Stan Sewitch has over 35 years in business as an entrepreneur, consultant and executive. His adventures include founding HRG Inc., Emlyn Systems, Chromagen and KI Investment Holdings. Stan serves as a director on several boards as well. Stan holds an M.S. in Organizational Psychology from California State University at Long Beach, and a B.A. in Physiological Psychology from San Diego State University. He serves as the Vice President of Global Organization Development for WD-40 Company. Stan can be reached at email@example.com
When you think about all the struggles and violence in the world today, it seems that we are consumed as a species with fighting. We fight over oil fields and parking spaces. We fight over fishing grounds and whose skin color is best. We fight over who can gain the most yardage on a football field, and we fight over who gets to be the ultimate cage fighter.
I was talking with Garry Ridge, CEO of WD-40 Company, this morning about our recently concluded global human resources conference. We convene once a year to share ideas, solve mutual challenges and plan for the future. One of the areas we explored was how to improve our performance review tools.
The shell game is an ancient way to get someone’s money out of their pocket and into yours. The classic example is the huckster setting up his table on the street, dockside, or at the train depot — anyplace where lots of people come by. You need a large candidate pool because you’re banking on tempting the people who combine attraction to quick riches — greed and laziness — with lower-than-average mental faculties. So if 1,000 people come by your table, you should get from 50 to 100 who would be good customers.
When I first started recruiting, I struggled with how to improve the evaluation of candidates so as to better predict success on the job. Like most people who do interviews, I asked the typical questions. I’d inquire about their work history, their compensation requirements, the reasons they left their prior assignments, what they want to achieve in the future, what kind of work they liked to do and so on.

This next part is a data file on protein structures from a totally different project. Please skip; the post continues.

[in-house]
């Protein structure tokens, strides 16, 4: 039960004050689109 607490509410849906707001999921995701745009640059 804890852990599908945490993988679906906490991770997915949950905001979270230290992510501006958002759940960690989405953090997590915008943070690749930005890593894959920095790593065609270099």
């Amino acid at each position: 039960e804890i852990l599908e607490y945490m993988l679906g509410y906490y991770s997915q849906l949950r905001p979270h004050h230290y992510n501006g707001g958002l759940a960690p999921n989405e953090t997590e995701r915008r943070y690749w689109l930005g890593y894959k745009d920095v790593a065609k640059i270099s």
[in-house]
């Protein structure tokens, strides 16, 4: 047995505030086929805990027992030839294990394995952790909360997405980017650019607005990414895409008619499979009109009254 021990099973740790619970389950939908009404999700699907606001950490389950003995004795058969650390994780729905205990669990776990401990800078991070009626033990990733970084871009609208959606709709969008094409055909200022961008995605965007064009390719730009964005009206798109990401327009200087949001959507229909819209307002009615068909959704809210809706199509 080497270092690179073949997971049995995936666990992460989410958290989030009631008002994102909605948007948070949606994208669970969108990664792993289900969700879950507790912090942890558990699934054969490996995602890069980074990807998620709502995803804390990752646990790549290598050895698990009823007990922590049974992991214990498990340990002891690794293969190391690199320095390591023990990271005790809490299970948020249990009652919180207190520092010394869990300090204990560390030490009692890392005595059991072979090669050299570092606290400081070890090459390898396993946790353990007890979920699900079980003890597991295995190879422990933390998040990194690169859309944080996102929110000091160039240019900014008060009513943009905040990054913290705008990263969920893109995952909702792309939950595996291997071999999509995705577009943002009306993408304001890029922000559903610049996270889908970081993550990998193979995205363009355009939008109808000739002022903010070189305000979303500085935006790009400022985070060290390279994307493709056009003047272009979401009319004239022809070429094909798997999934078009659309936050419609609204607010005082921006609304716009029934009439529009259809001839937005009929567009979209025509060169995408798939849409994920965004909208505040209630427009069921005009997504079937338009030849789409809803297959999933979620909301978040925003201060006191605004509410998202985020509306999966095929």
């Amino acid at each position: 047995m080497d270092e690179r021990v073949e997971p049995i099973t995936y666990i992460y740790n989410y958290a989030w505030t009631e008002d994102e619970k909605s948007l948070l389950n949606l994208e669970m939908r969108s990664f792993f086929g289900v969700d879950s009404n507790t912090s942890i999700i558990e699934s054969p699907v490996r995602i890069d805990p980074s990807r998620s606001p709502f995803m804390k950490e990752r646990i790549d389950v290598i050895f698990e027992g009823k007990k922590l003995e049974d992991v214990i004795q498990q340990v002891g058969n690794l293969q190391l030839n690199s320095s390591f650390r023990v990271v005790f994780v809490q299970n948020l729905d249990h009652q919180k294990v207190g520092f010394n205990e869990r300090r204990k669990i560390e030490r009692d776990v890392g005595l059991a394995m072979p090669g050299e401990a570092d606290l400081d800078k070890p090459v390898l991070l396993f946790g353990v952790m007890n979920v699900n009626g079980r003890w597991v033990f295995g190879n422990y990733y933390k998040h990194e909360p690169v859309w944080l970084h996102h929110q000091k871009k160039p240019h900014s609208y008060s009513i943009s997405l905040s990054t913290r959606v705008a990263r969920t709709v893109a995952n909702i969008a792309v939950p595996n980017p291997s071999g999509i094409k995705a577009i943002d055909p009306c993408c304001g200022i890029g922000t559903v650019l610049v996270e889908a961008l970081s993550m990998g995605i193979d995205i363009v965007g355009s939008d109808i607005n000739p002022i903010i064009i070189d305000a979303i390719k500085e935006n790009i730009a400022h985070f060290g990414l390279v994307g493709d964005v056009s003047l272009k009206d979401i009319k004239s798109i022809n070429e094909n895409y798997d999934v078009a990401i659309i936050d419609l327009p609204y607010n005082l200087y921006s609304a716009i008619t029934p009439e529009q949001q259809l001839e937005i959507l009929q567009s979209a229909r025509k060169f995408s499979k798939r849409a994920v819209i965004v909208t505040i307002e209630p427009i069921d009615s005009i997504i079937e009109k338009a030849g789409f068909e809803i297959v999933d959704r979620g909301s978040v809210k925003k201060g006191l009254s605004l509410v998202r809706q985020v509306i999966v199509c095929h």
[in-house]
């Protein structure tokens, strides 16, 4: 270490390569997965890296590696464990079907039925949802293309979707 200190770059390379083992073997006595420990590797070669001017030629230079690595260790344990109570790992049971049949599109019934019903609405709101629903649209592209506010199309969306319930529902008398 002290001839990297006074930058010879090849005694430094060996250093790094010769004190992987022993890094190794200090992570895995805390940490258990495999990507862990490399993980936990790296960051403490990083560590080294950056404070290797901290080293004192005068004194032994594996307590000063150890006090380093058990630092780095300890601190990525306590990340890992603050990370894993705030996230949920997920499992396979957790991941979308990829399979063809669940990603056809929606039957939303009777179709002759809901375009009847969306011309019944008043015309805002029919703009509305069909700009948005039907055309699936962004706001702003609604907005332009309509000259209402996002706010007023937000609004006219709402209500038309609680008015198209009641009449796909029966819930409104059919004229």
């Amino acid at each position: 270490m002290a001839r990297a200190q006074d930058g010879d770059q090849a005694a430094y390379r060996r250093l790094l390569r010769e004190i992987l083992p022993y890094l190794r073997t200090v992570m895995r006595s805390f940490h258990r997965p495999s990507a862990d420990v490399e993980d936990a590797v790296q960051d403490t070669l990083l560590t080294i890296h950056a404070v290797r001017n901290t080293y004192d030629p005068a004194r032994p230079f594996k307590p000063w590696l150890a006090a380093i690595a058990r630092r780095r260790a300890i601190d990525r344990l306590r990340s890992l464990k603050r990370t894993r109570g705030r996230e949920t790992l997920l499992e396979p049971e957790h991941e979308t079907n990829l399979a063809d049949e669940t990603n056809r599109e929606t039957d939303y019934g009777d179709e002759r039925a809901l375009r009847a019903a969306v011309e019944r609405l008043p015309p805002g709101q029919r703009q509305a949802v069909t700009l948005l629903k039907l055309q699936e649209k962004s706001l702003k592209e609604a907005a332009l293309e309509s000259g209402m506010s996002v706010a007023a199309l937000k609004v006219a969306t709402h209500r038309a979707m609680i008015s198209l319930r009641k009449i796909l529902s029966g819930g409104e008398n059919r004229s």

I don’t know who said it, but at some point in my journeys I heard the following: “If you don’t know who the sucker is at the table, it’s you.”
“Keep your mouth shut,” my sis said. “You don’t have to say each and every thought that comes into your head.” For the record, this was one time she wasn’t talking to me.
A German, Englishman, Italian, Frenchman and American walk into a bar in Berlin. This could be the opening line of a shaggy dog story or the opening salvo of a World War II firefight. For me, it was the way my evening started.
Have you noticed there has been a notable acceleration in technological progress in the past few years?
A business conference takes me to the capital of Germany. For most of my life, the capital was Bonn. After the fall of the Berlin Wall in 1990, the Bundestag voted in 1991 to move it back to Berlin, the capital before 1949.
It’s easy for us wizened veterans of the world of work to forget how important it used to be to get a promotion, a bigger-sounding title, a higher-than-average pay raise. We have the perspective of longer history and seeing many more patterns emerge over the years. We appreciate different aspects of life more highly than we used to when we were starting out. In the early years, there was an imperative for making progress.
“He really pushes my buttons!” said the woman to her friend over coffee at Starbucks. “I think he does it on purpose!”
“You know you’re blowin’ it, don’t you?” the man said to his workout partner at the gym this week. I couldn’t help but eavesdrop; they were at the bench right next to me.